One of the earliest written references to prosthetics is found in a book published in France in 1579. That year, French surgeon Ambroise Paré (1510–1590) published his complete works, part of which described some of the artificial limbs he fitted on his amputees. As a military surgeon, Paré had removed many a soldier's shattered arm or leg, and he eventually began designing and building artificial limbs to help the men who had been maimed. Once Paré's work became better known, others tried to follow his lead. German history tells of the Knight of the Iron Hand who had lost his arm in battle, but who was fitted with an artificial arm that had gears and levers that moved his metal fingers. It is said that he became an even fiercer warrior with his new arm. By the 1700s, metal hooks attached by a wooden or leather shell and leather straps were being use to replace missing hands. In the next century, articulated joints or those that could bend began to replace the stiff solid limb.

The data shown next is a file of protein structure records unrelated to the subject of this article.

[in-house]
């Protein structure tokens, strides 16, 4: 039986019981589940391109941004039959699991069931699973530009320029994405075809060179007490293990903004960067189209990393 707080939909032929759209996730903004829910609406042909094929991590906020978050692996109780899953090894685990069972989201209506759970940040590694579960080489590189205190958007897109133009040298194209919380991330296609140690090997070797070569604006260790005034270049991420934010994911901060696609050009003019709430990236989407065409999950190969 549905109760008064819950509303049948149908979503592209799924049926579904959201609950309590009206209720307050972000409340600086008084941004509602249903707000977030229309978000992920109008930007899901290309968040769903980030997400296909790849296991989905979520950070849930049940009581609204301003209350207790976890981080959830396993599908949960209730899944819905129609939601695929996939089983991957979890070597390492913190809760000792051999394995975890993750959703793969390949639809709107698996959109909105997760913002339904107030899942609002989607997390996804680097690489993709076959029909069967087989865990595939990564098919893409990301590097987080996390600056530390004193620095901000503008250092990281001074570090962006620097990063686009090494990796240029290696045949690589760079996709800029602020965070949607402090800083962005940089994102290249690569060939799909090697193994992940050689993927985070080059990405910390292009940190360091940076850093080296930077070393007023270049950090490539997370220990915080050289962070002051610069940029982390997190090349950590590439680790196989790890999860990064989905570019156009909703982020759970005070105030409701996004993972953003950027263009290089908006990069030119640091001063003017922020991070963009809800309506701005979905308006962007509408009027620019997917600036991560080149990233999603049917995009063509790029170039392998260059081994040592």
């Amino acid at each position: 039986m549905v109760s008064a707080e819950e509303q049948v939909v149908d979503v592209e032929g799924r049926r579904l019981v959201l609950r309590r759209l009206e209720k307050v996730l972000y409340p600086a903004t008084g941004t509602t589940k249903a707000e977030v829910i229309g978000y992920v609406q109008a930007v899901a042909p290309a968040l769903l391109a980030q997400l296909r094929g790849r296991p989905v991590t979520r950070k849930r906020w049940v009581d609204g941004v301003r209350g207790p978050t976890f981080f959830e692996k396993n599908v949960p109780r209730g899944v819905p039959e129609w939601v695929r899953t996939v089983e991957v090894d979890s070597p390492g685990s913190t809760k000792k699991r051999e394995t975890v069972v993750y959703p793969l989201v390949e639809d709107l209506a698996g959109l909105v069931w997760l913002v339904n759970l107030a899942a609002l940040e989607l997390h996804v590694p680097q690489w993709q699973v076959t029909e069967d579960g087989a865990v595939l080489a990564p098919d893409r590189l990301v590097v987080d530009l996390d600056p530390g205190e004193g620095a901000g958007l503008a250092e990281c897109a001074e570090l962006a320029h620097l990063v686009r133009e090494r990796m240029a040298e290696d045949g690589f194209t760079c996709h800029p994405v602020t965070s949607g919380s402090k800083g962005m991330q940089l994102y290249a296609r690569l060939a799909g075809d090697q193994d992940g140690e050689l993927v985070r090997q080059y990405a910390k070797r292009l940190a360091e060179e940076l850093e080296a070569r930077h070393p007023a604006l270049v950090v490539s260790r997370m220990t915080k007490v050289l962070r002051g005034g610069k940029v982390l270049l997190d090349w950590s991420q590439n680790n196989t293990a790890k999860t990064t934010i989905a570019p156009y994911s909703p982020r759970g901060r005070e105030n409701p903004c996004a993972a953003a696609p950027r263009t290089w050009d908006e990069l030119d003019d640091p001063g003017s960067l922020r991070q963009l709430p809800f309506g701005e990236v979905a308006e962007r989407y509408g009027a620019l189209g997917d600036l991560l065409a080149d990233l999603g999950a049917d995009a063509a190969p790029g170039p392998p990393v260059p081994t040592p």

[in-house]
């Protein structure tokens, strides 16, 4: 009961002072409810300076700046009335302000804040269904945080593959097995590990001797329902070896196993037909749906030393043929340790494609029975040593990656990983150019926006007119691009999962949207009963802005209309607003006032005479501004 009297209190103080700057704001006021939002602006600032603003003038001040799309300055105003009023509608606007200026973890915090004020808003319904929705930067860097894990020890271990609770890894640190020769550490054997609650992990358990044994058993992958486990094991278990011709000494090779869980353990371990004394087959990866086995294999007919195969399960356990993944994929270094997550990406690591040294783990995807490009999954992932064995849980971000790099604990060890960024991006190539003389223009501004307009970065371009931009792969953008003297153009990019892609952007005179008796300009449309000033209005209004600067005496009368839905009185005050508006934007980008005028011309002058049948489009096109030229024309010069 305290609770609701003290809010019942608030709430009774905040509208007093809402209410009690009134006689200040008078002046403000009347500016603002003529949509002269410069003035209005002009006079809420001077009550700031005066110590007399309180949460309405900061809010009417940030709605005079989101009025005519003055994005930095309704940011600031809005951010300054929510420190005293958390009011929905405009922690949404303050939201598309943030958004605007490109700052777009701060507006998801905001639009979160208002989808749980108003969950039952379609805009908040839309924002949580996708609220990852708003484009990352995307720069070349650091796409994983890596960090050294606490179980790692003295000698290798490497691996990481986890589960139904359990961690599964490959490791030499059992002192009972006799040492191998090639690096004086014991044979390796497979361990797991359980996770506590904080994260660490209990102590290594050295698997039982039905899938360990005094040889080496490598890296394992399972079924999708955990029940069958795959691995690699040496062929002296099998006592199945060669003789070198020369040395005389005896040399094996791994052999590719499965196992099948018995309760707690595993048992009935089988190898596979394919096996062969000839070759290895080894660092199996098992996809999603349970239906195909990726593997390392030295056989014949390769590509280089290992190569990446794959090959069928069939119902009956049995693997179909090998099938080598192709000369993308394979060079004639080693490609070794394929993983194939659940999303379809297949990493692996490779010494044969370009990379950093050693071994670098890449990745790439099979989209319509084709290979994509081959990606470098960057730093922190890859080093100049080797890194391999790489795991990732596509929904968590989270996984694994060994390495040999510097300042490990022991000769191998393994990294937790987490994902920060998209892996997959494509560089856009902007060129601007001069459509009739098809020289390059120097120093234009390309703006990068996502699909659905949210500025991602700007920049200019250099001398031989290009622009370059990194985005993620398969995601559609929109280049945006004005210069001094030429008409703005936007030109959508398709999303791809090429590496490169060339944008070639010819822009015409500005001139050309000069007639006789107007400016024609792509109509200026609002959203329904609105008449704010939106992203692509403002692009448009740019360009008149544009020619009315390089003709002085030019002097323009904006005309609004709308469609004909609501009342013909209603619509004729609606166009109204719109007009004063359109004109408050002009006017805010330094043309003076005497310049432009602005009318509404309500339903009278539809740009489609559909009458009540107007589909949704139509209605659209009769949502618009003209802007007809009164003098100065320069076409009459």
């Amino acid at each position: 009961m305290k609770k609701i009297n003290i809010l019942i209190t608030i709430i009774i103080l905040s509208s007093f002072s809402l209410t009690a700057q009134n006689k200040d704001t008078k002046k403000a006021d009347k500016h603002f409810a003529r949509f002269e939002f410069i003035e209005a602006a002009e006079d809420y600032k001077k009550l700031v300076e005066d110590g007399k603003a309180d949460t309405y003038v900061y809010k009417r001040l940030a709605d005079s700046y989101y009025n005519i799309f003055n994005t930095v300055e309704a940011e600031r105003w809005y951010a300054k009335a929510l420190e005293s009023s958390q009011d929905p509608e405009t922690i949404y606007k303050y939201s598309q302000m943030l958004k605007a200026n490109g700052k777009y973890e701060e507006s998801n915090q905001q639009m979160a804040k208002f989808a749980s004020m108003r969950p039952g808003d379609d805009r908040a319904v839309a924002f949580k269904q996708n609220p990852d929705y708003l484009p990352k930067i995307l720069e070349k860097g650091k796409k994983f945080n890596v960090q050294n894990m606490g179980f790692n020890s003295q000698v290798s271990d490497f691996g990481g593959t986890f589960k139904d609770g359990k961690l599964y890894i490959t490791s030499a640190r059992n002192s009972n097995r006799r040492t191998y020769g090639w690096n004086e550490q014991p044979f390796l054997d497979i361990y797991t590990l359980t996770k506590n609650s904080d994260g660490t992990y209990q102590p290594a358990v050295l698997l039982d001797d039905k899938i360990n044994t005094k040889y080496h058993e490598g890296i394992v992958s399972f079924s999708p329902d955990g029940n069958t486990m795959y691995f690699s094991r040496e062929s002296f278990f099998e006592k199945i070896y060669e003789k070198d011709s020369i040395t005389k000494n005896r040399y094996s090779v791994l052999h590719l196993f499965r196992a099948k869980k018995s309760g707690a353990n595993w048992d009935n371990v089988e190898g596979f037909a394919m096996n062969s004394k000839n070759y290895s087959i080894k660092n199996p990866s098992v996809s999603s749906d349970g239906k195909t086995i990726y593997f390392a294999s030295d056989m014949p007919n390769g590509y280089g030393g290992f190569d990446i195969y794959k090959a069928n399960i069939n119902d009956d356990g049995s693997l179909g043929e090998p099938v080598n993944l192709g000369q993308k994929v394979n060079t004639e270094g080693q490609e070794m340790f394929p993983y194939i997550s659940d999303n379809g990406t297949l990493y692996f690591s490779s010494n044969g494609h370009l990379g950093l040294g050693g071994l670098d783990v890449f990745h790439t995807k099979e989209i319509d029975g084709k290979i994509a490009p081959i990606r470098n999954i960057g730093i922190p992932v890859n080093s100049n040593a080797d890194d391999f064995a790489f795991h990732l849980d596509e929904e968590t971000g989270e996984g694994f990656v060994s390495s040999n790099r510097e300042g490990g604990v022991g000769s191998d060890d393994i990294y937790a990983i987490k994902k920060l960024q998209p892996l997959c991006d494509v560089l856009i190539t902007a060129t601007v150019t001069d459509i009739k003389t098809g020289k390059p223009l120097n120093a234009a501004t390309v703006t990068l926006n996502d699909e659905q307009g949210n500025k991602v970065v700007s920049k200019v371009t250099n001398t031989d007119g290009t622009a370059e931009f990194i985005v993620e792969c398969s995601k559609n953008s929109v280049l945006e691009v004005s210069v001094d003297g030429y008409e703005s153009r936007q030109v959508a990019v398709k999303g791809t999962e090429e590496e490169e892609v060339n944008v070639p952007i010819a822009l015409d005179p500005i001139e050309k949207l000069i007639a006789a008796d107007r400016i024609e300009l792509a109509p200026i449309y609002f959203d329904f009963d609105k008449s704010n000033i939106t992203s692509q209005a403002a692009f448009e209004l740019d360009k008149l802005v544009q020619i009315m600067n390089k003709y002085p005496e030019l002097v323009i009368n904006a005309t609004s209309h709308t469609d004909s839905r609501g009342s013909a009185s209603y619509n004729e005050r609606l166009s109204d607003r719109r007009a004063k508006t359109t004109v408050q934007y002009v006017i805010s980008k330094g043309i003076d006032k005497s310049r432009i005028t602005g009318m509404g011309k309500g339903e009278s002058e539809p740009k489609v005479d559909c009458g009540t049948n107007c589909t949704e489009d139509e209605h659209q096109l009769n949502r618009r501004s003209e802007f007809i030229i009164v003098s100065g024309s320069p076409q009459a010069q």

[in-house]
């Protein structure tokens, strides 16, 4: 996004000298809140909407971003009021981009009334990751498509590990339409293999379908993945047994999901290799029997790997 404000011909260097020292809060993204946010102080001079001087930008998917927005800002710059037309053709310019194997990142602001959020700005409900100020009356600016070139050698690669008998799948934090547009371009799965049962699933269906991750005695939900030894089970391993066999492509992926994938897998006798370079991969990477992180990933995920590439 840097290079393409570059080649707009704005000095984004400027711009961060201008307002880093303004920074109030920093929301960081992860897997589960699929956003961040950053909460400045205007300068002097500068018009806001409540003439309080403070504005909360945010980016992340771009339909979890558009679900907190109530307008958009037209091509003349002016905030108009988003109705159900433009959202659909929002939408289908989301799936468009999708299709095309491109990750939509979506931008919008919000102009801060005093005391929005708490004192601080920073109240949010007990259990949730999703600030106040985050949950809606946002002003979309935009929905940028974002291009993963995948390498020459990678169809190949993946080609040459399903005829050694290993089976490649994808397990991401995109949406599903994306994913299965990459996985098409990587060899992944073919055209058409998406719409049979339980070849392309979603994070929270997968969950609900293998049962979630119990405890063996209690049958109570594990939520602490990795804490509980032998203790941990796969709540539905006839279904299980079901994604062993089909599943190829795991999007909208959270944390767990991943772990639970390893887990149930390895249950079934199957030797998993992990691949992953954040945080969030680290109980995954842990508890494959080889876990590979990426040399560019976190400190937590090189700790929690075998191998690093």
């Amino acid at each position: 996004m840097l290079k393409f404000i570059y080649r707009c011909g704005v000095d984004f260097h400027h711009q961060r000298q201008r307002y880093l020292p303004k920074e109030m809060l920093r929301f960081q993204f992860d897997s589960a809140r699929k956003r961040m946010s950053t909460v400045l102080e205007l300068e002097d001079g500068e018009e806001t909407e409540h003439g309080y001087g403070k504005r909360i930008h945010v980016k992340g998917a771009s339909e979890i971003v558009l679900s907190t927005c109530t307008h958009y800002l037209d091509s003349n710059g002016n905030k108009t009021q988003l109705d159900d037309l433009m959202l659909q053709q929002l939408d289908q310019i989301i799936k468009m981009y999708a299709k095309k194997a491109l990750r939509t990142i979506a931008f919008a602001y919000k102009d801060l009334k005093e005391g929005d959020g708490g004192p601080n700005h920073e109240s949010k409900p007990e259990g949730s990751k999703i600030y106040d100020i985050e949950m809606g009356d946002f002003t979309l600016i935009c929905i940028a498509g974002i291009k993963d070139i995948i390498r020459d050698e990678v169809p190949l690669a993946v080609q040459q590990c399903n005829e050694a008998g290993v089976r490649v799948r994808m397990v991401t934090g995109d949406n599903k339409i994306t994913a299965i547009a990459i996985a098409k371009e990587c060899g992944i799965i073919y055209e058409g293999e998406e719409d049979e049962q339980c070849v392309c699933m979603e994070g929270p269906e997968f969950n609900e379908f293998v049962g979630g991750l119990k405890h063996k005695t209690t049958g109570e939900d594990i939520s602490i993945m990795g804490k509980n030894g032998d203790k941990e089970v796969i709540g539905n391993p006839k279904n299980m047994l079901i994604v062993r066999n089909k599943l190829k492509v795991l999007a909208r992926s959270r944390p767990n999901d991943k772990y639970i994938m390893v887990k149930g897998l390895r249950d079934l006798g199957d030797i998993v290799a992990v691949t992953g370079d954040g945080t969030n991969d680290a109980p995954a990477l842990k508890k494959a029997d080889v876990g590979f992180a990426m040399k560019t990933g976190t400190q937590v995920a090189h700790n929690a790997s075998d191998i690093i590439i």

Wartime always pushes surgery beyond its limits, and it is not surprising that most of the advances in prosthetics have taken place during wars. The American Civil War (1861–65) was especially gruesome when it came to maiming healthy young men, and over 30,000 amputations were performed on the Union side alone. A manufacturer in New York priced its wooden socket limbs anywhere from $75 to $150. Most of these prostheses differed little from those of a century before, and it was not until the two twentieth-century world wars that any real progress was made in the design and manufacture of artificial limbs.